The Unity engine is used for such a wide number of games (Thomas Was Alone, Shadowrun Returns and Rust among them,) that the announcement by Unity Technologies of Unity 5 seems like a pretty big deal. That reveal happened today at the Game Developers Conference (GDC) in San Francisco.
According to Unity themselves, it’s a “massive” update to the engine that will provide “a wealth of new capabilities and features enabling all developers, from the smallest indie teams to the largest studios, to create amazing games.”
To be a bit more specific, here are some of the more important additions. Some of these things might not sound like much to a layman, but believe me there’s a developer somewhere getting quite aroused by at least one of these features:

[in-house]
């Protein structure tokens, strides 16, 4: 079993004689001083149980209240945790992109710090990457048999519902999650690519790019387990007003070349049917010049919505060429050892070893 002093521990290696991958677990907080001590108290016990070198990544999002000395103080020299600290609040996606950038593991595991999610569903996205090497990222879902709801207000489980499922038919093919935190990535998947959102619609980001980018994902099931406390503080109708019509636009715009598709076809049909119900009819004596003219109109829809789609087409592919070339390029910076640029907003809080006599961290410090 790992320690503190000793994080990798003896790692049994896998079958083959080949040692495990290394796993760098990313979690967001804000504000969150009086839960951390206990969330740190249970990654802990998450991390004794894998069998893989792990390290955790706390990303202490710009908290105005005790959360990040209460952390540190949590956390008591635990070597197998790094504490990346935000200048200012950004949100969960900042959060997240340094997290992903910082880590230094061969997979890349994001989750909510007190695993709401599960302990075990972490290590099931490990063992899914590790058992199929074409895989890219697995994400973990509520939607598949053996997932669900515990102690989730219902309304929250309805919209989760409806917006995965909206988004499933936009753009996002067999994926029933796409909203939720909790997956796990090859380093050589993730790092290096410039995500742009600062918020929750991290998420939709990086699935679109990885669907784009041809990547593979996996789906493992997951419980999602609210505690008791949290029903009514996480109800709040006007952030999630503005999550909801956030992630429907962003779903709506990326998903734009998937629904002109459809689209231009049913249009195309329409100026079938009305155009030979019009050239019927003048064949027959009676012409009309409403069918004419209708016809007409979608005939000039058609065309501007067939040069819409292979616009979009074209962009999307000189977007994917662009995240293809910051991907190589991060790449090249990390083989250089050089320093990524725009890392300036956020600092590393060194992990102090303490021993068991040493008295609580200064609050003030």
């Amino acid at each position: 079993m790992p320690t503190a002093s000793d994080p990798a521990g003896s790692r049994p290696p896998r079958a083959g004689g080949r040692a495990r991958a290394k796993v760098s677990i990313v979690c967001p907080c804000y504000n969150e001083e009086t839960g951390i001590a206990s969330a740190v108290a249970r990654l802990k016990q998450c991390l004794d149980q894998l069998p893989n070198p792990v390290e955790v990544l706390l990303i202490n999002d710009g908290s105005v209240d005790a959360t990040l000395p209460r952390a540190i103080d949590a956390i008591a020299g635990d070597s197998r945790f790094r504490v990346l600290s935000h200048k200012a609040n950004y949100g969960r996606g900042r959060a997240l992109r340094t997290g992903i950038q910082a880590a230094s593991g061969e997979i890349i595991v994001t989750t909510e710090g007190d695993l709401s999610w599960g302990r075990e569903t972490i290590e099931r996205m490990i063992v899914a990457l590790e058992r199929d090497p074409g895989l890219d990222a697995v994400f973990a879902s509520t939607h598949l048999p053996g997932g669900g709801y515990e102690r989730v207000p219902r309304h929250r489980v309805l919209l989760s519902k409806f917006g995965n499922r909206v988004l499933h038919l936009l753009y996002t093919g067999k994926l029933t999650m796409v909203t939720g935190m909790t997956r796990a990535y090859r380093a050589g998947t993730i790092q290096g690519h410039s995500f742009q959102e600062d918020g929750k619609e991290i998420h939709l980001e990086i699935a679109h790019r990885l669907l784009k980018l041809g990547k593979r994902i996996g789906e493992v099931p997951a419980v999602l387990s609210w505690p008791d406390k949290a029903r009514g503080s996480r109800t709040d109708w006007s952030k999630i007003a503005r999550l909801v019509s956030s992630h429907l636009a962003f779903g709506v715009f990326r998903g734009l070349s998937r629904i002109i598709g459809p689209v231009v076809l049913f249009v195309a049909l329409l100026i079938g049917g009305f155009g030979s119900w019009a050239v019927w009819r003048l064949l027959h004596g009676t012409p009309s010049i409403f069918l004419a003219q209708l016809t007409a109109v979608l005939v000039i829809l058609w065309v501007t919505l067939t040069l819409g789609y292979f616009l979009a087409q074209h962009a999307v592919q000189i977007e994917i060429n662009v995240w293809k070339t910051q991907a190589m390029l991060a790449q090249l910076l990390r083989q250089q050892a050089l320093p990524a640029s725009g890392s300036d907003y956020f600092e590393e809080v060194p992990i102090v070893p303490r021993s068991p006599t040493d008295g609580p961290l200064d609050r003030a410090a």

- Physically-based Shading
- Real-time Global Illumination with Enlighten
- Real-time Lightmap Previews
- Audio Overhaul
- WebGL Add-on Early Access
- Unity Cloud
- Unity is now 64 bit
- New multithreaded job scheduler
- Nvidia PhysX 3.3
- Easier and incremental building of Asset Bundles
- New 2D physics effectors
- SpeedTree Integration
- NavMesh improvements
- Mecanim StateMachine Behaviours
- Loading optimizations
64 bit support should mean that Unity can now use a whole lot more memory and 64-bit instructions, so that’s quite important. Probably.
For a neat visual overview of what the engine can now do, have a watch of the video below. For a bit more in-depth tech and text stuff, you should head over to Unity 5’s dedicated page.